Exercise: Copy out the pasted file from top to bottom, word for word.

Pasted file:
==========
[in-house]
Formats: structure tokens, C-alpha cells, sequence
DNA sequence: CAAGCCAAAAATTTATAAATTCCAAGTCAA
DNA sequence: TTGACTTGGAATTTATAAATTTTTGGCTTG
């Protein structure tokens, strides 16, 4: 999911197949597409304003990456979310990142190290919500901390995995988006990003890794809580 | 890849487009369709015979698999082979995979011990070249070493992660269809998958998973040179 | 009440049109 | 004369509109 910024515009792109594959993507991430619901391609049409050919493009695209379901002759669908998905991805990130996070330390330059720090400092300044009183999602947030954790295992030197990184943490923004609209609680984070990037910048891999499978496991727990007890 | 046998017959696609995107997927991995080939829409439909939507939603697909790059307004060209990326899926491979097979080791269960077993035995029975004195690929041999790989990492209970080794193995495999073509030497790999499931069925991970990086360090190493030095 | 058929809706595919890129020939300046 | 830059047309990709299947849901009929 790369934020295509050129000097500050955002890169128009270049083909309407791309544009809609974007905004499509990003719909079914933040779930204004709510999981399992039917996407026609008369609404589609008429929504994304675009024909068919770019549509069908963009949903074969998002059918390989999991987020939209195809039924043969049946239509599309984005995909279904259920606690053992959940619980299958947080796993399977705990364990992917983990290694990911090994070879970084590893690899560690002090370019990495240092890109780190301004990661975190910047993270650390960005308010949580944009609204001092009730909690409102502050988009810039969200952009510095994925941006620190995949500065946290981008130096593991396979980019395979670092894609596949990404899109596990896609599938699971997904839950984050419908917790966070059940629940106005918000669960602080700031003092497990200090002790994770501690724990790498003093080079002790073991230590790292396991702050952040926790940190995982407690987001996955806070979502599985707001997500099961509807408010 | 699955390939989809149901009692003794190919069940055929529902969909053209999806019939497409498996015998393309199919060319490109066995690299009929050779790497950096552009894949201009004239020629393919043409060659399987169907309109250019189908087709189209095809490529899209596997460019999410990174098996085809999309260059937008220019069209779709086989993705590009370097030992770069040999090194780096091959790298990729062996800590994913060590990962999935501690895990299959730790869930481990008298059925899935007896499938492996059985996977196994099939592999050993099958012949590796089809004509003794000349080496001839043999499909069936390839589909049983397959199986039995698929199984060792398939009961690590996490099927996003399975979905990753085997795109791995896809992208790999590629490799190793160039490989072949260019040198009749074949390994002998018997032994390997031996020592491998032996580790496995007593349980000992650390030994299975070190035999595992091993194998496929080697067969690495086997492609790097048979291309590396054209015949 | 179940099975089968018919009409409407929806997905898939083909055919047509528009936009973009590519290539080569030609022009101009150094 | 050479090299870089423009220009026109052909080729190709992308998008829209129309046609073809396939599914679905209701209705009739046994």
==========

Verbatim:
[in-house]
Formats: structure tokens, C-alpha cells, sequence
DNA sequence: CAAGCCAAAAATTTATAAATTCCAAGTCAA
DNA sequence: TTGACTTGGAATTTATAAATTTTTGGCTTG
């Protein structure tokens, strides 16, 4: 999911197949597409304003990456979310990142190290919500901390995995988006990003890794809580 | 890849487009369709015979698999082979995979011990070249070493992660269809998958998973040179 | 009440049109 | 004369509109 910024515009792109594959993507991430619901391609049409050919493009695209379901002759669908998905991805990130996070330390330059720090400092300044009183999602947030954790295992030197990184943490923004609209609680984070990037910048891999499978496991727990007890 | 046998017959696609995107997927991995080939829409439909939507939603697909790059307004060209990326899926491979097979080791269960077993035995029975004195690929041999790989990492209970080794193995495999073509030497790999499931069925991970990086360090190493030095 | 058929809706595919890129020939300046 | 830059047309990709299947849901009929 790369934020295509050129000097500050955002890169128009270049083909309407791309544009809609974007905004499509990003719909079914933040779930204004709510999981399992039917996407026609008369609404589609008429929504994304675009024909068919770019549509069908963009949903074969998002059918390989999991987020939209195809039924043969049946239509599309984005995909279904259920606690053992959940619980299958947080796993399977705990364990992917983990290694990911090994070879970084590893690899560690002090370019990495240092890109780190301004990661975190910047993270650390960005308010949580944009609204001092009730909690409102502050988009810039969200952009510095994925941006620190995949500065946290981008130096593991396979980019395979670092894609596949990404899109596990896609599938699971997904839950984050419908917790966070059940629940106005918000669960602080700031003092497990200090002790994770501690724990790498003093080079002790073991230590790292396991702050952040926790940190995982407690987001996955806070979502599985707001997500099961509807408010 | 699955390939989809149901009692003794190919069940055929529902969909053209999806019939497409498996015998393309199919060319490109066995690299009929050779790497950096552009894949201009004239020629393919043409060659399987169907309109250019189908087709189209095809490529899209596997460019999410990174098996085809999309260059937008220019069209779709086989993705590009370097030992770069040999090194780096091959790298990729062996800590994913060590990962999935501690895990299959730790869930481990008298059925899935007896499938492996059985996977196994099939592999050993099958012949590796089809004509003794000349080496001839043999499909069936390839589909049983397959199986039995698929199984060792398939009961690590996490099927996003399975979905990753085997795109791995896809992208790999590629490799190793160039490989072949260019040198009749074949390994002998018997032994390997031996020592491998032996580790496995007593349980000992650390030994299975070190035999595992091993194998496929080697067969690495086997492609790097048979291309590396054209015949 | 179940099975089968018919009409409407929806997905898939083909055919047509528009936009973009590519290539080569030609022009101009150094 | 050479090299870089423009220009026109052909080729190709992308998008829209129309046609073809396939599914679905209701209705009739046994």